Saturday, February 23, 2013



The debate over the form Buffalo's new 1829 high school should take had been intense. In 1943 Buffalo reporter Walter McCausland would write, "Men of affairs delivered weighty opinions on the question. Preachers treated it firstly, secondly, thirdly, and even fourthly and fifthly. Editorial writers took quill pens in hand, and clearly proved the truth of each opposing view." McCausland will be our primary source for what follows.

In the end it was the proponents of military-style school that won out. They were headed by community leaders like state senator Samuel Wilkeson, who had been instrumental in building the city's harbor and bringing the Erie Canal to the city - who we last met in 1825, pouring Atlantic Ocean water into Lake Erie. There was former bookstore manager Roswell Willson Haskins, a Massachusetts transplant, now editor of the Buffalo Journal, Wilkeson's fellow promoter of Buffalo's waterfront and canal terminus. State assemblyman David Burt was on board as well. While seeking an administrator with a military background, they soon encountered Captain Alden Partridge, poster boy for military training in the schools - we can count him one of the godfathers of the ROTC.

Partridge, a military engineer, had been superintendent of West Point during the War of 1812, where he had written papers such as "Observations Relative to the Calculation of the Altitude of Mountains, etc, by the Use of the Barometer" and "Method of Determining the Initial Velocity of Projectiles". Having concluded that a practical education should contain military drill and discipline, down into the secondary and even the elementary level, he left the Point to preach the gospel. Despite the fact that he was almost universally praised (note the 'almost') for his theories all throughout his long life, he must have had an enemy or two. According to historian John Niven, writing in 1973, "He was fired as superintendent of West Point, for overbearing, and at the same time sloppy, administration and running the school as a "sort of aid society for hungry Partridges and impecunious friends."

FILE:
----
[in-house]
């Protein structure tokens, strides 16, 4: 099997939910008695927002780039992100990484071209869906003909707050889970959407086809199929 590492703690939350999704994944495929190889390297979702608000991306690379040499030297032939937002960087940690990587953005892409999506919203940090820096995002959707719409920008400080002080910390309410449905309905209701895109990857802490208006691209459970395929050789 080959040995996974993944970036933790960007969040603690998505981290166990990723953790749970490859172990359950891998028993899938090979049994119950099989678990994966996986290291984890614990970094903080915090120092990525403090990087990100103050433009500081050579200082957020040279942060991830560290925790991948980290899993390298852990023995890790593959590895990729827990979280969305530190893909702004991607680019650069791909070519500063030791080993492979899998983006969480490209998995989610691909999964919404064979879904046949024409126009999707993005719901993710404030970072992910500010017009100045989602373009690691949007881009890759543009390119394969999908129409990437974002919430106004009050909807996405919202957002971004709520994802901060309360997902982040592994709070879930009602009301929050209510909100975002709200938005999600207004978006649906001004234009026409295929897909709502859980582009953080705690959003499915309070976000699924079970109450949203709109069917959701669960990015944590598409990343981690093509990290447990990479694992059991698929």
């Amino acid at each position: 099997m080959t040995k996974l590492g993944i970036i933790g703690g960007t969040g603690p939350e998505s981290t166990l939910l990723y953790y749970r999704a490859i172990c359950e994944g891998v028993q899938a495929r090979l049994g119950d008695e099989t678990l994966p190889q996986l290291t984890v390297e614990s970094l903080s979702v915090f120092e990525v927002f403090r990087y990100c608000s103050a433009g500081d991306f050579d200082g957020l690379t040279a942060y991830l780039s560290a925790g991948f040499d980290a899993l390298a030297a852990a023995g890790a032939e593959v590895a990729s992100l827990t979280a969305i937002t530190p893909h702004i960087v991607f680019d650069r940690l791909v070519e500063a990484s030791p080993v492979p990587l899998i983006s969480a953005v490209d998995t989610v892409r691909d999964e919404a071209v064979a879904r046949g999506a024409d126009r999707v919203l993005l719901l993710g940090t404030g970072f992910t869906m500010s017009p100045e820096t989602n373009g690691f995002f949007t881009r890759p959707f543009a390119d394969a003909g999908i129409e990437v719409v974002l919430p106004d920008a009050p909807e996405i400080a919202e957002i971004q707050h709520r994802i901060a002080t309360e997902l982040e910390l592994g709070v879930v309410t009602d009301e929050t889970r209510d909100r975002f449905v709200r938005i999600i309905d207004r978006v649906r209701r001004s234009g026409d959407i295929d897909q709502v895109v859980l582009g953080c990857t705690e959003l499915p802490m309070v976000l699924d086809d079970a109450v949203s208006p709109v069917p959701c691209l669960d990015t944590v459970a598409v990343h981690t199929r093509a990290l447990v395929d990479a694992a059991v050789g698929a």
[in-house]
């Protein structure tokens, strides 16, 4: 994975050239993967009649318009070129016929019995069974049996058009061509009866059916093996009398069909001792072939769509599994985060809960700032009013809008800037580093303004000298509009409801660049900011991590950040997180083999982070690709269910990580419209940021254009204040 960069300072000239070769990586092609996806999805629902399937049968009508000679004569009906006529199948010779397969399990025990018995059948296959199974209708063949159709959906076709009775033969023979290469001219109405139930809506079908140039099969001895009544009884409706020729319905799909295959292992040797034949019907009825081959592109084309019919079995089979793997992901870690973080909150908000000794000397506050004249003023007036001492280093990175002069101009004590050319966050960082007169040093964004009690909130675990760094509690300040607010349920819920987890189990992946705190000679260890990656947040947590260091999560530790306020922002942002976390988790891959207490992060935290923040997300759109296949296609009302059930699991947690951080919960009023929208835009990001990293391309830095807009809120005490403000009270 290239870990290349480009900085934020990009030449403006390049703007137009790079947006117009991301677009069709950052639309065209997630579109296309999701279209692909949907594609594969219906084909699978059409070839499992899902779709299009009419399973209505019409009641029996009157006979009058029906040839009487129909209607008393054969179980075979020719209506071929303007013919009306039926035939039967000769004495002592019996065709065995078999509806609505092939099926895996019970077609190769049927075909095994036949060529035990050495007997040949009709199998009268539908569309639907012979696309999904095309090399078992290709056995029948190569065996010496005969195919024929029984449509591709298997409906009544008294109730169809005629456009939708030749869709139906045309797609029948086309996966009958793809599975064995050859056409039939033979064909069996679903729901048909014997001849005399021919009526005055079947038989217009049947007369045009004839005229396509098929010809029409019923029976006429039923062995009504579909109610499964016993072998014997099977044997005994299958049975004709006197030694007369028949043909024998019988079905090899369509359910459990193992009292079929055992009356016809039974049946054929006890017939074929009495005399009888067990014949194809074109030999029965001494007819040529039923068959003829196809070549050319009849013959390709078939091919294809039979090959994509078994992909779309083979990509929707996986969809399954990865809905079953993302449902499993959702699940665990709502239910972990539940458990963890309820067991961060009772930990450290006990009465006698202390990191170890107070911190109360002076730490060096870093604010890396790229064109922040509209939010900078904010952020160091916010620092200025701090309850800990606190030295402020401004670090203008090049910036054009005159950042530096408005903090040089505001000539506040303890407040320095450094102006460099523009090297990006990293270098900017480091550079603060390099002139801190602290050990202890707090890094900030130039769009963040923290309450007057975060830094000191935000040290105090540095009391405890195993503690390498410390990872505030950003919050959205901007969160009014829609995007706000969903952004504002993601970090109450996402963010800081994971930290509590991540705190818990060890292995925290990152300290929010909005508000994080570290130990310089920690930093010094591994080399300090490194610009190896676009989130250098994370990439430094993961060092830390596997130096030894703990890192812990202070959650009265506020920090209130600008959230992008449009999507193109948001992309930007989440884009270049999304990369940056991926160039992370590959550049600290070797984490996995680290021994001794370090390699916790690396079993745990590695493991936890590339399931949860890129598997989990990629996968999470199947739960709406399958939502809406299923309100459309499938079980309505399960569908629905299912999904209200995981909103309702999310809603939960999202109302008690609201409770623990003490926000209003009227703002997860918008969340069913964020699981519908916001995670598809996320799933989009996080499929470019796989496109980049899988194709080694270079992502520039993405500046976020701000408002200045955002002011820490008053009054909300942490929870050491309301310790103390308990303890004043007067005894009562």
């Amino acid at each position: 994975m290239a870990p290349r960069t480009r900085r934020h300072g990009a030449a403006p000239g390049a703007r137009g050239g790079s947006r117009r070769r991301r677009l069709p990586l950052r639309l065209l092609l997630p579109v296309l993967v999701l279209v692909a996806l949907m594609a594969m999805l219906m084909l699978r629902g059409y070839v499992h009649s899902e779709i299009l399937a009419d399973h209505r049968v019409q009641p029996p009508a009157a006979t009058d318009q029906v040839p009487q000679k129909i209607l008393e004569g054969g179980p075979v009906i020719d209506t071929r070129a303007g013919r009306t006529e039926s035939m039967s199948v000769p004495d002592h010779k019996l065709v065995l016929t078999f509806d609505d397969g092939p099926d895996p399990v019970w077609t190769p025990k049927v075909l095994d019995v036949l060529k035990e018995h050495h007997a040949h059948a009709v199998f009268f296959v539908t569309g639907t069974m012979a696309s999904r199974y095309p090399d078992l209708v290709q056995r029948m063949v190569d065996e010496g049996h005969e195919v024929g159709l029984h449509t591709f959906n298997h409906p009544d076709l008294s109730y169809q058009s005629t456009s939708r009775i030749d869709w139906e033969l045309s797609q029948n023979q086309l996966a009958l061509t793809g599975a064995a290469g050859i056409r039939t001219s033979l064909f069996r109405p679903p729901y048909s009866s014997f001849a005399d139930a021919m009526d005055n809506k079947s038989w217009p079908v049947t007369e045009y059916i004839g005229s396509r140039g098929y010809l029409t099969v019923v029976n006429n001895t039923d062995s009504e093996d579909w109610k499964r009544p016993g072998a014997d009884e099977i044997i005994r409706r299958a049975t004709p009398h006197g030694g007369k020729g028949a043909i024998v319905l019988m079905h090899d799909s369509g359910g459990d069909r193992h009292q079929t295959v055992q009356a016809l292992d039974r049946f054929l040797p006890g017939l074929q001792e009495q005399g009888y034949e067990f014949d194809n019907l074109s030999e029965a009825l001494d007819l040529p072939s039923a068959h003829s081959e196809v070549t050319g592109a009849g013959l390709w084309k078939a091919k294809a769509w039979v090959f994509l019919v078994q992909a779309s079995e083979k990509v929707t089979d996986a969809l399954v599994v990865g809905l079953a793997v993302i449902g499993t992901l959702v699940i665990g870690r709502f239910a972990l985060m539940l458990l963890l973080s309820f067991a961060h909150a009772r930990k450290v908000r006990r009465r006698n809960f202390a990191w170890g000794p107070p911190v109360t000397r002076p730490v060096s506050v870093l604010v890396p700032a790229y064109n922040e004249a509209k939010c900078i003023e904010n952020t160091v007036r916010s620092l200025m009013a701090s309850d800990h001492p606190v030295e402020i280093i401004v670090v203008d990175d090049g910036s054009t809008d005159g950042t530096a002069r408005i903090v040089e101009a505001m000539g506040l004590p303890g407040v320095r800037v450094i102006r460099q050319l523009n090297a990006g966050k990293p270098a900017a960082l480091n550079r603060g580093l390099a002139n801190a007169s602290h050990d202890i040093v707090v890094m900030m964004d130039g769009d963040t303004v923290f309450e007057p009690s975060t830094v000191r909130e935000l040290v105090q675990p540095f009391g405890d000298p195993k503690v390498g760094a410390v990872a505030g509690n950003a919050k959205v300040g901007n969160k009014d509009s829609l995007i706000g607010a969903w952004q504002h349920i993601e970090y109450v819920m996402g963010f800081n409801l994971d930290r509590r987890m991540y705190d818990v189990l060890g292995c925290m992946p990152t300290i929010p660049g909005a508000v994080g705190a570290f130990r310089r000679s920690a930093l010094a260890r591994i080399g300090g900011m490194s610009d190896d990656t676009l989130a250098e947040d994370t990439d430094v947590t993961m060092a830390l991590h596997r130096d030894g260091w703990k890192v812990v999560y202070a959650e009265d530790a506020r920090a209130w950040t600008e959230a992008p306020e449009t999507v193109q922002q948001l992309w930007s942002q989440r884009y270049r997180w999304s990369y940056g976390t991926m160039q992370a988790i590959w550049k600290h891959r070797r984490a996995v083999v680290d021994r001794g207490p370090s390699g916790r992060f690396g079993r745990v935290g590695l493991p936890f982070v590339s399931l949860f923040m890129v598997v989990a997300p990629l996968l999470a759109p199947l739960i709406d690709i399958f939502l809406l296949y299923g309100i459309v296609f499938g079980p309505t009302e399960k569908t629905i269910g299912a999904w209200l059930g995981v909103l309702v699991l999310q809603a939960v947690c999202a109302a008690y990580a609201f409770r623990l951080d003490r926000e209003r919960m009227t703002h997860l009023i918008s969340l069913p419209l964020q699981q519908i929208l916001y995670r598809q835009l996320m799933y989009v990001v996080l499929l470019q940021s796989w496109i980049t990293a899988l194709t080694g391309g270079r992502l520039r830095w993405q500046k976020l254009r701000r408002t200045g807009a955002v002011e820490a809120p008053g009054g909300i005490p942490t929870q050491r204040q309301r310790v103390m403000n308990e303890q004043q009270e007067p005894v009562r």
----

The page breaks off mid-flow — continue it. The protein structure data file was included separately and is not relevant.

If this is so, once away from the Point, he seems to have redeemed himself. Ten years ago, in 1819, he had settled in Norwich, Vermont, where he founded the American Literary, Scientific and Military Academy (in 1834 it became Norwich University and a hundred and forty years after that would be the first military academy to admit women). Not only were standard scientific and liberal arts courses taught but Partridge added modern languages and agricultural studies. On the military side, Partridge would borrow muskets and artillery from the federal and Vermont governments and lead his 'troops' in field exercises. The youth (male, of course) of the 
U. S. would not be caught unprepared for war another time.

Now, in July 1829, the high school that Alden Partridge had masterminded is opening and nine-year-old Joshua Lovejoy and his 54 classmates march up Buffalo's Main Street to the new school, where dedication ceremonies will take place under the proud and watchful eyes of Alden Partridge and the school's new principal, Captain James McKay, Partridge's son-in-law. At least the latter wasn't quite a hungry Partridge.

© 2005 David Minor / Eagles Byte

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